027: Main Street Public Library by Wayne A. Wiegand

by Gerard

DDC_027

027.477: Wiegand, Wayne A. Main Street Public Library: Community Places and Reading Spaces in the Rural Heartland, 1876-1956. Iowa City, IA: University of Iowa Press, 2011. 180 pp. ISBN 978-1-60938-067-0.

Dewey Breakdown:

  • 000: Computer science, information, and general works
  • 020: Library and information sciences
  • 027: General libraries, archives, and information centers
  • 027.4: Public libraries
  • +77: North Central United States and Lake states

In an age where libraries are becoming more and more technical, where cybrarians are the new normal, and library services include everything from toddler’s story time to teenage game rooms to technical courses for the elderly but savvy user, it’s nice to look back at the beginnings of the institution. While libraries in America have been around since the Library Company of Philadelphia formed in 1731, patrons never really get a sense of the history of the building. Wayne Wiegand’s Main Street Public Library tries to wind back the clock and chronicle the beginnings of four typical libraries in America’s Midwest.

The book profiles four libraries: The Bryant Library in Sauk Centre, Minnesota; The Sage Library of Osage, Iowa; The Charles H. Moore Library in Lexington, Michigan; and The Rhinelander Public Library in Rhinelander, Wisconsin. These libraries share many similarities. They each started as a closed collection of books available for local shareholders in the company. When they went public, the hours were limited to a few hours each Saturday. Each library’s collection was bolstered by donations from the public, and those drives regularly brought in hundreds of volumes.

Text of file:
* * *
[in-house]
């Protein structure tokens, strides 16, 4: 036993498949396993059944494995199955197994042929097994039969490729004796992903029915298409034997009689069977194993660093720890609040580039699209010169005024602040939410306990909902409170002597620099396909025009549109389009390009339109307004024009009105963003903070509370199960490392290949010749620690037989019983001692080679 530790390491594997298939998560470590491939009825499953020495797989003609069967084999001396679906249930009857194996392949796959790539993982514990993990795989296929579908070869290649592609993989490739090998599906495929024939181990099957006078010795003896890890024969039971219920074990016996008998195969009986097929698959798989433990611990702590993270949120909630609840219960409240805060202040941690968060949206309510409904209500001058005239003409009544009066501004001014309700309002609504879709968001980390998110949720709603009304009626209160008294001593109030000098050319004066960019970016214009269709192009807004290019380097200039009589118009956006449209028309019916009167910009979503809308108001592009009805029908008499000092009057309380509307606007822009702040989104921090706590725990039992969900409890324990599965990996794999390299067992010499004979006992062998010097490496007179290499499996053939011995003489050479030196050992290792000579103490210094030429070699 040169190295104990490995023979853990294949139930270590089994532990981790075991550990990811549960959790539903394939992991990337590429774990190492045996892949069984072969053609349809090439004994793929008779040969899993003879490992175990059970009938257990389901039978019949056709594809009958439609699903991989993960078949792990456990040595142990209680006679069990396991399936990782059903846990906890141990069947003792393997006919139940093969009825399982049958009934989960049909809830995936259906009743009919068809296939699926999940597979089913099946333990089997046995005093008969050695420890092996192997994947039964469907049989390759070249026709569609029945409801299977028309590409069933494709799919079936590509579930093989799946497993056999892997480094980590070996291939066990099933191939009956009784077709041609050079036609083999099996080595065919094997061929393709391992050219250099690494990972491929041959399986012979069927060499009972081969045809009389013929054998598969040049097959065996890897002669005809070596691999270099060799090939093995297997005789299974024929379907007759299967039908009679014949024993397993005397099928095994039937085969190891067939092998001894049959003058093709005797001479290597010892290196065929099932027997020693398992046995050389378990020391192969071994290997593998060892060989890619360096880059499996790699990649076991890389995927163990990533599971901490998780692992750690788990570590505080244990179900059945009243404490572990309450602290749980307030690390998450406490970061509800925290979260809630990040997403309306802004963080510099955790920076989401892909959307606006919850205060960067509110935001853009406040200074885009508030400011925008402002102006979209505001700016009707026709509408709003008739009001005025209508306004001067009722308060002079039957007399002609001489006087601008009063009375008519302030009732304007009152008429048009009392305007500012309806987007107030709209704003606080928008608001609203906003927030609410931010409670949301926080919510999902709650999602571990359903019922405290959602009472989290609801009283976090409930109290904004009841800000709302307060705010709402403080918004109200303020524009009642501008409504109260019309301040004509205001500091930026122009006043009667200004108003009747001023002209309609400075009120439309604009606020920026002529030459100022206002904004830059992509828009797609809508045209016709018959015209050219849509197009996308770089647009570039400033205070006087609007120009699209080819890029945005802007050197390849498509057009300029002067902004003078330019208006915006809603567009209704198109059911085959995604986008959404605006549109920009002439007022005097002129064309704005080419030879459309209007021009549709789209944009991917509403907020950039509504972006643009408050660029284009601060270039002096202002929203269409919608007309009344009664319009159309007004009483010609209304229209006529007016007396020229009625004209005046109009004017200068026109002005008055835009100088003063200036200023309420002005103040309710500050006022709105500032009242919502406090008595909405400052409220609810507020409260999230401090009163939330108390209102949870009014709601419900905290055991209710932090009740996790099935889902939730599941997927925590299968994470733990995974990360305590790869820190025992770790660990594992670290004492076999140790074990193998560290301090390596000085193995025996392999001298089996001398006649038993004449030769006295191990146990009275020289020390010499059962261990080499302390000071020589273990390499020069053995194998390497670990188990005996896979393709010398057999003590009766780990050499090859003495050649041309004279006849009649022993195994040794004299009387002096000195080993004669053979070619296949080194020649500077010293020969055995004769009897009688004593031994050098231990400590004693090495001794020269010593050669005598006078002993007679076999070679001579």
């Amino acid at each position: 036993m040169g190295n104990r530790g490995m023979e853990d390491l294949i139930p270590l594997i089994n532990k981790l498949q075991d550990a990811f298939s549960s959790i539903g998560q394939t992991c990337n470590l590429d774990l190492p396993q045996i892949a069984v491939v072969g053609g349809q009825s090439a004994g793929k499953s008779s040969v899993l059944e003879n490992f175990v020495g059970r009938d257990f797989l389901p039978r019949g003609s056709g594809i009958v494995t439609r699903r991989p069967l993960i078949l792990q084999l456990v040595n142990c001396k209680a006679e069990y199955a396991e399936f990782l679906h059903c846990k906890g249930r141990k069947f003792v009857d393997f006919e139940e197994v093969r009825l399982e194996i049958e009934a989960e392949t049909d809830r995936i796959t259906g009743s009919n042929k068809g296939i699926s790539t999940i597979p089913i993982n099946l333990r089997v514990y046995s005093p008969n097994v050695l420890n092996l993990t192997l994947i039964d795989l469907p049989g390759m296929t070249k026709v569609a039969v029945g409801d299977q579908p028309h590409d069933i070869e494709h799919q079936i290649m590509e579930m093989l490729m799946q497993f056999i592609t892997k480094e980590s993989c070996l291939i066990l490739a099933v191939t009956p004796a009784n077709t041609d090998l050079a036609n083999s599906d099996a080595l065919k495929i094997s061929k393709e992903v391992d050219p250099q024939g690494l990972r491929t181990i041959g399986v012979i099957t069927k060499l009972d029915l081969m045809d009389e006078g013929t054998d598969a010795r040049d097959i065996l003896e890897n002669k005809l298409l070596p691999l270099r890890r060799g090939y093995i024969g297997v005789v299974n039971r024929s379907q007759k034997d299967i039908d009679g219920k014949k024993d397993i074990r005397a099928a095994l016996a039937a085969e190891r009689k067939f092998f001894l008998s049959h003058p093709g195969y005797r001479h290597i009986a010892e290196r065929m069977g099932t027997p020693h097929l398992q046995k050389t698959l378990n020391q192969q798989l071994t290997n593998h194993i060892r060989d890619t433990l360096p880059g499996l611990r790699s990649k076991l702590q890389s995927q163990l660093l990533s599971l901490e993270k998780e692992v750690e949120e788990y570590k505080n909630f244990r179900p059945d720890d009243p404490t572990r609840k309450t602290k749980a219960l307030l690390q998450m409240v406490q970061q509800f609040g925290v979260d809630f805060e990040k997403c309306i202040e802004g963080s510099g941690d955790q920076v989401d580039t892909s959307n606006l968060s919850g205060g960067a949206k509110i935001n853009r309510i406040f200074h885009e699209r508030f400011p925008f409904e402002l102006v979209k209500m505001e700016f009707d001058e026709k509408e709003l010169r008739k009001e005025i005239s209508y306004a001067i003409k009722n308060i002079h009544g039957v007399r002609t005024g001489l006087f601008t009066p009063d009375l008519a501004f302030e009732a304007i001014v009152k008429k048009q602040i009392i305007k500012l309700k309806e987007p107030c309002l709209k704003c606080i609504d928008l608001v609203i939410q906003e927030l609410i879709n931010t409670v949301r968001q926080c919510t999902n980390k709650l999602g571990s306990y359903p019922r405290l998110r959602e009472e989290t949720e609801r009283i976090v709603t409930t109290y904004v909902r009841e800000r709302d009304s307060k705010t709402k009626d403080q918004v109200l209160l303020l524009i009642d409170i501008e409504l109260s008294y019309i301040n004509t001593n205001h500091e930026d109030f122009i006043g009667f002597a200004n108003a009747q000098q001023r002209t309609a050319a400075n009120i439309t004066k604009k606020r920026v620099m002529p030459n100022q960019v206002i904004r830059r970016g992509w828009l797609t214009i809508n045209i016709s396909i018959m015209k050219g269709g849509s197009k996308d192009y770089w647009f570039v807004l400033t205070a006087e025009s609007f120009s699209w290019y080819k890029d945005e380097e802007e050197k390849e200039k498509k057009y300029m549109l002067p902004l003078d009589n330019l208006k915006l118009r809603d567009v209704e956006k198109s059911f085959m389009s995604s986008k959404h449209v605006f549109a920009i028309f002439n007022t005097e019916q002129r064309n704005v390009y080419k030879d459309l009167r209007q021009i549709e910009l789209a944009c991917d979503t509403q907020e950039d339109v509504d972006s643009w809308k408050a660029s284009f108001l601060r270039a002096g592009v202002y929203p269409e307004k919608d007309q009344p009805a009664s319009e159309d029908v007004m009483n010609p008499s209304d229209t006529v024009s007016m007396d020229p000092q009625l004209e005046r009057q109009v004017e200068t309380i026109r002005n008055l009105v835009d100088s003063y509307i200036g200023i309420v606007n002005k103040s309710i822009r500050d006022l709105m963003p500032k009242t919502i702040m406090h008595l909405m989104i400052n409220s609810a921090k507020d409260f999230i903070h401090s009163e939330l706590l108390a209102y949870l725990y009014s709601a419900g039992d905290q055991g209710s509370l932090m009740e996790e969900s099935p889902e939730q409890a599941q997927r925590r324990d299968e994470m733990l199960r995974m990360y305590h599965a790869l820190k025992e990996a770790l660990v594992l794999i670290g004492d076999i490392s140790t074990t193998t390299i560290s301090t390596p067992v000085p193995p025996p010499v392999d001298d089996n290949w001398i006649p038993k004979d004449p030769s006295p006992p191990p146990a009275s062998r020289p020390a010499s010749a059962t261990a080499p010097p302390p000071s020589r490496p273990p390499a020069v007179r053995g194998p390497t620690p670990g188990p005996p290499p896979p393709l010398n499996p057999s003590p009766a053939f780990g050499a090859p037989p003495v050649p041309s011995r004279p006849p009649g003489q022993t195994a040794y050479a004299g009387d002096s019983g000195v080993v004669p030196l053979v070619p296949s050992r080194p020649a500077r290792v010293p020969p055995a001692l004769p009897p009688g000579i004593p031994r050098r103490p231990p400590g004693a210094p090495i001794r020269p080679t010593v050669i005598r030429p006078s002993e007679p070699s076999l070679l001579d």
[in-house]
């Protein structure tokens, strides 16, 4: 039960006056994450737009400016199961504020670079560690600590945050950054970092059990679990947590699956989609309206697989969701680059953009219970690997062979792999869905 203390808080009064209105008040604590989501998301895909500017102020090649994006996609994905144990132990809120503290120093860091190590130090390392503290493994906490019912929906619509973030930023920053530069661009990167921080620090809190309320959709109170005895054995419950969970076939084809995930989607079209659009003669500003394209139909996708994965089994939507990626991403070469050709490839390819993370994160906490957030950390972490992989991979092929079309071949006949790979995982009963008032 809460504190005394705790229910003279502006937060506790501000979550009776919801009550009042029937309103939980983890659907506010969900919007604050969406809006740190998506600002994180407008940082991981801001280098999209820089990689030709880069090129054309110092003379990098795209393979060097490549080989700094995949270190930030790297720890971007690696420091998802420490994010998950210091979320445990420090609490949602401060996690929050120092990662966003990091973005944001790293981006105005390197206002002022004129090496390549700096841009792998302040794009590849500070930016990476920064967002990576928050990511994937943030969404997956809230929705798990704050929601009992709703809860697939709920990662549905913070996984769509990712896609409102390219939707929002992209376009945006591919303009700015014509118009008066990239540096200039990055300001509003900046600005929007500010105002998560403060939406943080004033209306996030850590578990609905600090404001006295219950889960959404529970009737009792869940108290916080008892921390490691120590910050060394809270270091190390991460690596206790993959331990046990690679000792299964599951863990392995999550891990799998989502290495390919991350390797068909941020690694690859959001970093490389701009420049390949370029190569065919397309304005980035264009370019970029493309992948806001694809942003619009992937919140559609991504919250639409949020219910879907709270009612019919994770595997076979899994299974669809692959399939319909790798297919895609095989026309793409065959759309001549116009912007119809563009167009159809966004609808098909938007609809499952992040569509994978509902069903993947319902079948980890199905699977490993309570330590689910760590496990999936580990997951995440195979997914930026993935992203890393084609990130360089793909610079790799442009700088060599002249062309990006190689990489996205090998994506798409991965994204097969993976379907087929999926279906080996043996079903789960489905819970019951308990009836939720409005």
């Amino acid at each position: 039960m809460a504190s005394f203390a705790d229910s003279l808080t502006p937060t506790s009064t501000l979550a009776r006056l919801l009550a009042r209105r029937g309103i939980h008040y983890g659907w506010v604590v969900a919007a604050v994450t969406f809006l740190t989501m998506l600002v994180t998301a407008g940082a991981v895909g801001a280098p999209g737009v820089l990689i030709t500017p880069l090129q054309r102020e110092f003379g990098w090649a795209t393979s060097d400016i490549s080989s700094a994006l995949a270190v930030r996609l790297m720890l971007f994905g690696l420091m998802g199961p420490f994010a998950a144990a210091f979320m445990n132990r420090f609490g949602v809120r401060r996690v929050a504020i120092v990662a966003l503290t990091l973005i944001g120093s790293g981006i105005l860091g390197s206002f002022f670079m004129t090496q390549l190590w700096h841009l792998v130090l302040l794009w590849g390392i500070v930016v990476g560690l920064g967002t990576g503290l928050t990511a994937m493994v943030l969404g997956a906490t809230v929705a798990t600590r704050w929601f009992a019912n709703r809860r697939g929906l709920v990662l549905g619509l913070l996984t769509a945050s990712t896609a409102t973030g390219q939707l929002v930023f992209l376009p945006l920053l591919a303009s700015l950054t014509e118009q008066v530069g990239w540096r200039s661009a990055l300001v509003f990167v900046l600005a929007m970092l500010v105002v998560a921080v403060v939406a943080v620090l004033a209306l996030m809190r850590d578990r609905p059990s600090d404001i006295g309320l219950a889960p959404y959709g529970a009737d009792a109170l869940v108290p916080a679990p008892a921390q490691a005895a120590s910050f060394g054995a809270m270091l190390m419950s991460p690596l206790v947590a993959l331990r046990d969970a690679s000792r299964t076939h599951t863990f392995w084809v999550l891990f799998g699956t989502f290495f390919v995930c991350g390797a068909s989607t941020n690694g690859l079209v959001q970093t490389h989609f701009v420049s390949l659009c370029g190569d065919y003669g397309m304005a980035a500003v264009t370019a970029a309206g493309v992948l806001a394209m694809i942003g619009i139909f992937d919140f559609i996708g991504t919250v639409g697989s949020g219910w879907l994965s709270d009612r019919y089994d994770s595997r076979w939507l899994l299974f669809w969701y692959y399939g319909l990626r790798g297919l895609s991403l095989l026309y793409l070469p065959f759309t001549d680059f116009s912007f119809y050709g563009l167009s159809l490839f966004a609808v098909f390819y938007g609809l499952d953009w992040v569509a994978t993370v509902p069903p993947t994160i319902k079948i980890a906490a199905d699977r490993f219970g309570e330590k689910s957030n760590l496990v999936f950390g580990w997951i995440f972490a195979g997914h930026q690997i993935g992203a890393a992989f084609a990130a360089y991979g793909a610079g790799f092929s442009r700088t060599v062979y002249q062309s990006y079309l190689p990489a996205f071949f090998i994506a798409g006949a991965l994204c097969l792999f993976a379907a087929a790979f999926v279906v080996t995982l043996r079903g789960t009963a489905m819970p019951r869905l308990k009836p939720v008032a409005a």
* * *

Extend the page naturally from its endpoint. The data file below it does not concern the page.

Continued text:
They also constantly struggled with ensuring that residents are reading “good” literature (apparently the scourge of Horatio Alger and Oliver Optic paperbacks was warping the minds of youngsters everywhere). Each was started with governance by the town’s elite, but then quickly bent to the will of the librarians (first) and the users (later). Also, there were an awful lot of Masons involved in the library councils, although that’s to be expected as both the Masons and libraries seek to increase the public good.

On the other hand, each library had their unique flair. The Bryant Library became a model for how well a small town library could perform as long as the librarian was properly trained. The Sage Branch quickly became enmeshed in the town political squabbles, leading to the rapid turnover of head librarians. The Moore location was in a prime spot to attract a lot of tourist subscriptions, which accounted for the bulk of its circulation numbers. The Rhinelander location had to contend with immigrant tensions and union workers while building their library.

On the book as a whole, there are just two issues. The first is the amount of statistics laced throughout the text constantly comparing library subscriptions, holdings, and per capita lending amounts to the ALA standards. All that data gets in the way of the story of the places. The second is that each chapter ends rather abruptly. You get into the swing of each library’s history, and then all of a sudden, 1956 rolls around and the author has nothing more to say. Also, the writing’s a bit off. It’s not bad writing; it’s just not good writing, either. It reads more like a really long journal article than a book.

On the positive side, you get a real sense of small town library metamorphosis from the antebellum years to the mid 1950s. Also of interest is a decent analysis of each library holdings, how they compared to each other, and which books caused reactions in each branch’s community. Wiegand tracks how certain acquisitions (or conspicuous non-acquisitions) were informed by the political, cultural, and social atmosphere of the nation and the community at large. I’m getting a little long-winded here, but this was a decent and very informative book. If you are in any way connected with a public library, this is a good book for you.

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